Whew! You’ve finally closed on your home, and you can breathe a big sigh of relief. But what’s next?
Below, you’ll find a checklist for what to do AFTER closing on your home! You’ll definitely want to keep this checklist handy as you move into your new home sweet home:
KEEP ALL DOCUMENTS IN A SAFE PLACE
Keep all of your important records together in a safe place! This includes purchase documents, insurance, maintenance, and improvements.
KEYS TO HOME
When you move in, make sure you get a set of keys for everything, and then change the locks so you have control over who has access to your new home.
Contact local service providers to make arrangements for electricity, gas, water, phone and cable or satellite services. While some providers might only need a day’s notice, it's best to give them a few weeks' notice just in case. You don’t want to have to go without utilities!
At the closing table, you may have received an Owner's Policy. If this service is not available in your area, you will receive your policy by mail in four-to-six weeks.
The original deed to your home will be mailed directly to you, generally within four-to-six weeks.
Written instructions were provided with details for making your first loan payment at the time of closing. You should receive your loan coupon book before your first payment is due. Contact your closing agent or attorney if you have questions or do not receive your book.
Property taxes were prorated between the buyer and the seller based on occupancy time in the home during closing. You may not receive a tax statement for the current year on the home you buy; however, it is your obligation to make sure the taxes are paid when due. Check with your lender to find out if taxes are included with your payment and if the tax bill will be paid by the lender from escrowed funds.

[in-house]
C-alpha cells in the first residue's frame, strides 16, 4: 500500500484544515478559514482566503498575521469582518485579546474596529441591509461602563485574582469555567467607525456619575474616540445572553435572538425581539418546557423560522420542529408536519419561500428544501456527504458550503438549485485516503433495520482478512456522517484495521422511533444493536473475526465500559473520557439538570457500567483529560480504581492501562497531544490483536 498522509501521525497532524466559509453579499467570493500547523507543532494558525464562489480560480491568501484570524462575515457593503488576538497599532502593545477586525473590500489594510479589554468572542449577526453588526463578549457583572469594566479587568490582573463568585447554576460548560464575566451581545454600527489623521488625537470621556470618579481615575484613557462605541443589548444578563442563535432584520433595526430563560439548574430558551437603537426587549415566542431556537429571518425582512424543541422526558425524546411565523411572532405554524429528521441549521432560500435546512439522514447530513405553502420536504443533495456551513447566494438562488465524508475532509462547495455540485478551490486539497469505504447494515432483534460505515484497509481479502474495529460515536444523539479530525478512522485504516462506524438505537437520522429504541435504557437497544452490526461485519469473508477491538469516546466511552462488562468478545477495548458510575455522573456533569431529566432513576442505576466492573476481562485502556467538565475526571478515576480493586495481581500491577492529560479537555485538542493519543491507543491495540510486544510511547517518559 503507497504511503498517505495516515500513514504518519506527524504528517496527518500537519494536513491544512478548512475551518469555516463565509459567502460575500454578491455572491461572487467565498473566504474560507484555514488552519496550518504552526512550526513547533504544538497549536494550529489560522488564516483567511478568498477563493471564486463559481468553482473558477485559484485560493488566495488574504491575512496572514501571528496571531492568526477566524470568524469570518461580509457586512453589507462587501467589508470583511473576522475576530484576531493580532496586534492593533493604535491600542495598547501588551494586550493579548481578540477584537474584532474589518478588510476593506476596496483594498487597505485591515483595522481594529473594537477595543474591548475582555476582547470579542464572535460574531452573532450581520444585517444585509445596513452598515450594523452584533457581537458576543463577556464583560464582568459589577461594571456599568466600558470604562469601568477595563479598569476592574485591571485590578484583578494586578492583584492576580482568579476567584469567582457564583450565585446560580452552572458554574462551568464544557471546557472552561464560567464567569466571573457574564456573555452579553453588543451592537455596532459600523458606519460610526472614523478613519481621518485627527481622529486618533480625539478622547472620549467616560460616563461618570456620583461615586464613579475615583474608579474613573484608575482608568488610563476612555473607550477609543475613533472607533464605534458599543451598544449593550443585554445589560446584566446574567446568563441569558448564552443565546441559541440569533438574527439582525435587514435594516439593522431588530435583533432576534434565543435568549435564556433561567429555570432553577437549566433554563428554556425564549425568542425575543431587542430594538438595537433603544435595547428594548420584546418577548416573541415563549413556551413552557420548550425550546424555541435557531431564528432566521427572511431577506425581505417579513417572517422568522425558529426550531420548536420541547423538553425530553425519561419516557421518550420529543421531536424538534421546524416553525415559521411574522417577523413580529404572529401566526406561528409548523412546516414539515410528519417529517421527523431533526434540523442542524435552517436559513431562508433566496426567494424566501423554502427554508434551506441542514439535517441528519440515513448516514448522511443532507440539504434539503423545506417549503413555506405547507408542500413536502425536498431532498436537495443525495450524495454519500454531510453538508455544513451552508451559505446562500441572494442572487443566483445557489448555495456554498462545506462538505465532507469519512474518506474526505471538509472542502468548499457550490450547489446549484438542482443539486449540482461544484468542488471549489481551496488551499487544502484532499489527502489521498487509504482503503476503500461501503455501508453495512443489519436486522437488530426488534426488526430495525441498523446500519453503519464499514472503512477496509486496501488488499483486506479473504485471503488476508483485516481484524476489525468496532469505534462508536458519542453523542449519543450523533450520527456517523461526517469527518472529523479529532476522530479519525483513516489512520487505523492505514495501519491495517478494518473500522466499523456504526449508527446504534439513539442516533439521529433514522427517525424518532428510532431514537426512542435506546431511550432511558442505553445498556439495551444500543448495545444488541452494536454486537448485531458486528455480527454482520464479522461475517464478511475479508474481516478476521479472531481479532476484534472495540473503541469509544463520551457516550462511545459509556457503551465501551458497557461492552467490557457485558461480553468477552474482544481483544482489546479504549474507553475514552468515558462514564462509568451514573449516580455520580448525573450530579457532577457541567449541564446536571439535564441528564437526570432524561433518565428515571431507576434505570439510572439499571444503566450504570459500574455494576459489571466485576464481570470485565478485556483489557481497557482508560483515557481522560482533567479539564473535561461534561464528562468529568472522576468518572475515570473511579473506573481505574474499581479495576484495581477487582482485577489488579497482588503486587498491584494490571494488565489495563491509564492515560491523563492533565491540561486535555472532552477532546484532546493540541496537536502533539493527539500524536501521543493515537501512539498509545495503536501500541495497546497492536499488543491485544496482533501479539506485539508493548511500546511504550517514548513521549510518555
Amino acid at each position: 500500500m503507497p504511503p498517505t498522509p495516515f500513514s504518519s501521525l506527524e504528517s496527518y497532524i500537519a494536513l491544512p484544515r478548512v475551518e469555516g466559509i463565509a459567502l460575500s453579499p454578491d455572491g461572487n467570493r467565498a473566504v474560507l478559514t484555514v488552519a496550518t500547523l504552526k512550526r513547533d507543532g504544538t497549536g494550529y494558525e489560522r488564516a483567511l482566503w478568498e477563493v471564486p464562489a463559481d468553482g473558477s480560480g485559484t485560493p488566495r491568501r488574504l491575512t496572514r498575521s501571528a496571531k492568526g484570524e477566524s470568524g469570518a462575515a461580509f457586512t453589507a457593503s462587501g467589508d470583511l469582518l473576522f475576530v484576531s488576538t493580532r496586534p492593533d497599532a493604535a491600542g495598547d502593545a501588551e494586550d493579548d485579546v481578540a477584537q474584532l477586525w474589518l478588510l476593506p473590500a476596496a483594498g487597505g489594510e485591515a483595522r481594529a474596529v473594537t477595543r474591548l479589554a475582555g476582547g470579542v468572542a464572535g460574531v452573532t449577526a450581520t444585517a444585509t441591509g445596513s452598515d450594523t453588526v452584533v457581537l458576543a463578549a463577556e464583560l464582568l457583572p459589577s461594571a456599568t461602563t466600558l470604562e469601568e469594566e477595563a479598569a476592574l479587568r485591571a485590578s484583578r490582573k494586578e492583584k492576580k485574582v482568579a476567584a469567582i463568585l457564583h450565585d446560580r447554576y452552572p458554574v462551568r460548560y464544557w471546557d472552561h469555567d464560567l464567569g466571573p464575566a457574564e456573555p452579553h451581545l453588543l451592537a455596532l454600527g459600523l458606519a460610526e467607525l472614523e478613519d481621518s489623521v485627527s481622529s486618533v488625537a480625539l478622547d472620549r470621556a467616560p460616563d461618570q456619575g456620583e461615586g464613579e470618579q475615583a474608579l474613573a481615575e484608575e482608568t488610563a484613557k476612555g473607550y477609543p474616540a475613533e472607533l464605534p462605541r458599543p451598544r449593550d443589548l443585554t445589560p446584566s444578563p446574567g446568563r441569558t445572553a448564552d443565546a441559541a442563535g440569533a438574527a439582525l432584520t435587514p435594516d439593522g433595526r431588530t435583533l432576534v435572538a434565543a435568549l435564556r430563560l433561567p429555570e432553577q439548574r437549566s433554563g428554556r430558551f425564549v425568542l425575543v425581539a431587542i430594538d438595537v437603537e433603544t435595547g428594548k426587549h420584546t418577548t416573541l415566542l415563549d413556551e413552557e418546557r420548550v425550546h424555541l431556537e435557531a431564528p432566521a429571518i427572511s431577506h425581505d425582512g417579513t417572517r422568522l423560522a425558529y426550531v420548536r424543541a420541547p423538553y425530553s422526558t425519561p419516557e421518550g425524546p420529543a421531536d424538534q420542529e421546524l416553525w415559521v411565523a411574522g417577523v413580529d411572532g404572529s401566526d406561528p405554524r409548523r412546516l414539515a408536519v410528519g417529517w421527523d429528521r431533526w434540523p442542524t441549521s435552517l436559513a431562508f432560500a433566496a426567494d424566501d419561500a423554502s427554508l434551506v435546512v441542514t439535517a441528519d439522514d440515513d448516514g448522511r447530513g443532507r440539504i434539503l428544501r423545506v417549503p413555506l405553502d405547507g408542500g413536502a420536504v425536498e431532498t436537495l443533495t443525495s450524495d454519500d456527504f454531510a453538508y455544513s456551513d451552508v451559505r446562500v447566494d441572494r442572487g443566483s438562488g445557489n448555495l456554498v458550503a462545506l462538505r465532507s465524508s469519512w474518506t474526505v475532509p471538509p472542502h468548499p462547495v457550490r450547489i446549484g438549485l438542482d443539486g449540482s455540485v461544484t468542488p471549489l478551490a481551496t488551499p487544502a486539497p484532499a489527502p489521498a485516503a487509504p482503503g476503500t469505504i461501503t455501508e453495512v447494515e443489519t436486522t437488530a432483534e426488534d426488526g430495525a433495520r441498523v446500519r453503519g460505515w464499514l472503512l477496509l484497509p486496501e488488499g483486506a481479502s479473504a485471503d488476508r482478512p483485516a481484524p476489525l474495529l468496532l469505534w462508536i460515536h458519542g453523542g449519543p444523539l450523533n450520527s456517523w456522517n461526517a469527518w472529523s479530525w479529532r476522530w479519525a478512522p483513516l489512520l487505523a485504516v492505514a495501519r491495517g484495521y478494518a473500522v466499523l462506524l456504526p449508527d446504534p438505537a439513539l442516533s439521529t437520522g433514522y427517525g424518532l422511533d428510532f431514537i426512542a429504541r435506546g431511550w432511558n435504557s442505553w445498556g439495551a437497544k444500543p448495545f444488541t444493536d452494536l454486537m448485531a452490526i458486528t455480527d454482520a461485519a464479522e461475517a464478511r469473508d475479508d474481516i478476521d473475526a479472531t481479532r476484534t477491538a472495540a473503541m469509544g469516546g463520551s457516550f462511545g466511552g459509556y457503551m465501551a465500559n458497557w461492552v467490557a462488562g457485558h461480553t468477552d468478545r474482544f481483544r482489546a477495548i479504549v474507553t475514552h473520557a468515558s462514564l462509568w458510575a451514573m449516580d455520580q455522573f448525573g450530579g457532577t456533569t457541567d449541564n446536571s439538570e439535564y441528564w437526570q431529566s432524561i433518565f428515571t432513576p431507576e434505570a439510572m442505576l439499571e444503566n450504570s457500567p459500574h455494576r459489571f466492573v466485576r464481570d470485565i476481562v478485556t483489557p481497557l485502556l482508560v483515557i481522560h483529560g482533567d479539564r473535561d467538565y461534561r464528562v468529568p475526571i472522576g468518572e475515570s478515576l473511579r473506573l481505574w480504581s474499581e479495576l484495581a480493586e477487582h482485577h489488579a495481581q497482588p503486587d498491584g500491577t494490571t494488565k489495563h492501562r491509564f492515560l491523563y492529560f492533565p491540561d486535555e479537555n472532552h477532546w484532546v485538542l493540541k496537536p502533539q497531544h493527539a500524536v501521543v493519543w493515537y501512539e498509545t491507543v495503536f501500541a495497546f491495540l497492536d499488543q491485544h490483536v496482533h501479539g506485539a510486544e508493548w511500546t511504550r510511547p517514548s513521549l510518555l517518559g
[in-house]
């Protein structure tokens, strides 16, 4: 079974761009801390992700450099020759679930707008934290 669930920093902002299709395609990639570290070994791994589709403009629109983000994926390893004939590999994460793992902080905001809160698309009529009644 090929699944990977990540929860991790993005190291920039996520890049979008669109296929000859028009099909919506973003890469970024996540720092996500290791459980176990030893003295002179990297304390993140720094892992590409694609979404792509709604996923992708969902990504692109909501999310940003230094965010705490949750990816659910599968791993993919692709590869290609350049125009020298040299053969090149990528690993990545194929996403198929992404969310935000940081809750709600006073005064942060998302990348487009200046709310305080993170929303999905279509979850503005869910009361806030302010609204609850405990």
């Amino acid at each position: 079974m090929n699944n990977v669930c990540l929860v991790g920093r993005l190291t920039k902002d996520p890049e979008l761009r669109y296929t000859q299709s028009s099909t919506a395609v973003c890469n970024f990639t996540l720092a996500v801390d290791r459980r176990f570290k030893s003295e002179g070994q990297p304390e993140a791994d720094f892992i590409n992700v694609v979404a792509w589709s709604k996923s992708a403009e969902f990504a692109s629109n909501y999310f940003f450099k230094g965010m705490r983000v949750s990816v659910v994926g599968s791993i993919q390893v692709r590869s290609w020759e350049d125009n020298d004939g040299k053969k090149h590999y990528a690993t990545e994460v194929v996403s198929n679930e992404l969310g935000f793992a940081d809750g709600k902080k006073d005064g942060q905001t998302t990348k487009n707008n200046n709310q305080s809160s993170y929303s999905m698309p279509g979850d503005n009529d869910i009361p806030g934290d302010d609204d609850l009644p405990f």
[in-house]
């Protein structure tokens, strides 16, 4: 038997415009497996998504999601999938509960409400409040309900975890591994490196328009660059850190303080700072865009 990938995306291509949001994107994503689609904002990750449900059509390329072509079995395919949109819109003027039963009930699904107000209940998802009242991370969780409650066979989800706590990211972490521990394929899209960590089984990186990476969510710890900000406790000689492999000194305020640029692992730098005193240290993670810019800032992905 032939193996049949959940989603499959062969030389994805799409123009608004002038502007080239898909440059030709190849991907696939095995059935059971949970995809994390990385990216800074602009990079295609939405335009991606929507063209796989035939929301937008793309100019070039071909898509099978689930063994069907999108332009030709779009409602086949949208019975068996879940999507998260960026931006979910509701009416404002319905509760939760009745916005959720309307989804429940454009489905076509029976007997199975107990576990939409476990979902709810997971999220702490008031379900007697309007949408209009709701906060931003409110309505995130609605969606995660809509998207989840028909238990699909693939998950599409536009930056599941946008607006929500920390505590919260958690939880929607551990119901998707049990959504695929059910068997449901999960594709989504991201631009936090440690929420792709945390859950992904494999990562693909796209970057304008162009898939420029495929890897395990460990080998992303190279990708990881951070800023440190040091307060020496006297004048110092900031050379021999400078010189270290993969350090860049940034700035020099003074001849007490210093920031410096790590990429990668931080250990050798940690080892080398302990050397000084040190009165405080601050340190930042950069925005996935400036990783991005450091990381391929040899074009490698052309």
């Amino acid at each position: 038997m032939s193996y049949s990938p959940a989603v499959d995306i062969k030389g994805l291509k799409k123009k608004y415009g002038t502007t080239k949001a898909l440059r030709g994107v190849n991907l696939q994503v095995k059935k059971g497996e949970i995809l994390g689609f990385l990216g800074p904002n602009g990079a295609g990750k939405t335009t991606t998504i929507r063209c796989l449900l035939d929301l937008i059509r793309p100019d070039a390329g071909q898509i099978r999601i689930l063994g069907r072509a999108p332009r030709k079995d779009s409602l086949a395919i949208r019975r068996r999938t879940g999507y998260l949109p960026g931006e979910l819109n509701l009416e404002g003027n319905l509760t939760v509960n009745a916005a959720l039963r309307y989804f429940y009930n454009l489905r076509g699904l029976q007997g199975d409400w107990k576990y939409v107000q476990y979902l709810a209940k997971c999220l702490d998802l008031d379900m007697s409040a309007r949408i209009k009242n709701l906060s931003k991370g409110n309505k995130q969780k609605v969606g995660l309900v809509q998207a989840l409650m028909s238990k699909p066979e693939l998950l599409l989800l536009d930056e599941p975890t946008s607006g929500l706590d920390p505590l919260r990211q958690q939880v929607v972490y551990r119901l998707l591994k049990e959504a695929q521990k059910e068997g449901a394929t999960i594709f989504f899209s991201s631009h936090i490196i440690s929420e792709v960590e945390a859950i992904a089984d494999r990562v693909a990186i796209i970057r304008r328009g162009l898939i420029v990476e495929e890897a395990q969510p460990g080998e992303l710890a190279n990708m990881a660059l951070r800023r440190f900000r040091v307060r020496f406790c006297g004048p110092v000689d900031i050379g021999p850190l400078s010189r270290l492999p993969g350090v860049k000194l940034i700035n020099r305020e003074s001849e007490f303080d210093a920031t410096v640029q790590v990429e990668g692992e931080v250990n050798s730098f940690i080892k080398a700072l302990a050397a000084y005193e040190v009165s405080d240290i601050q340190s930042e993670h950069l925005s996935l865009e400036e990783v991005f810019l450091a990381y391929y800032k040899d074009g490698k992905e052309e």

FILING FOR HOMESTEAD
Is your home in a homestead state? If so, you may be required to declare homestead or file a homestead exemption. A homestead exemption reduces the value of a home for state-tax purposes. Please check with the local county recorder's office to determine eligibility, filing requirements and deadlines.
Change your address! Your local Post Office can provide the necessary Change of Address forms to expedite the delivery of mail to your new home. You can speed up the process by notifying everyone who sends you mail of your new address and the date of your move. Many bills provide an area for making an address change.
DRIVER'S LICENSE, VEHICLE REGISTRATION AND INSPECTION
After any relocation, you are required by law to notify your state Department of Motor Vehicles (DMV) so a new driver's license can be issued. You will also need to have your auto registration transferred to your new address and depending on your state, submit to a driving test and vehicle inspection. Check with your state DMV to determine requirements.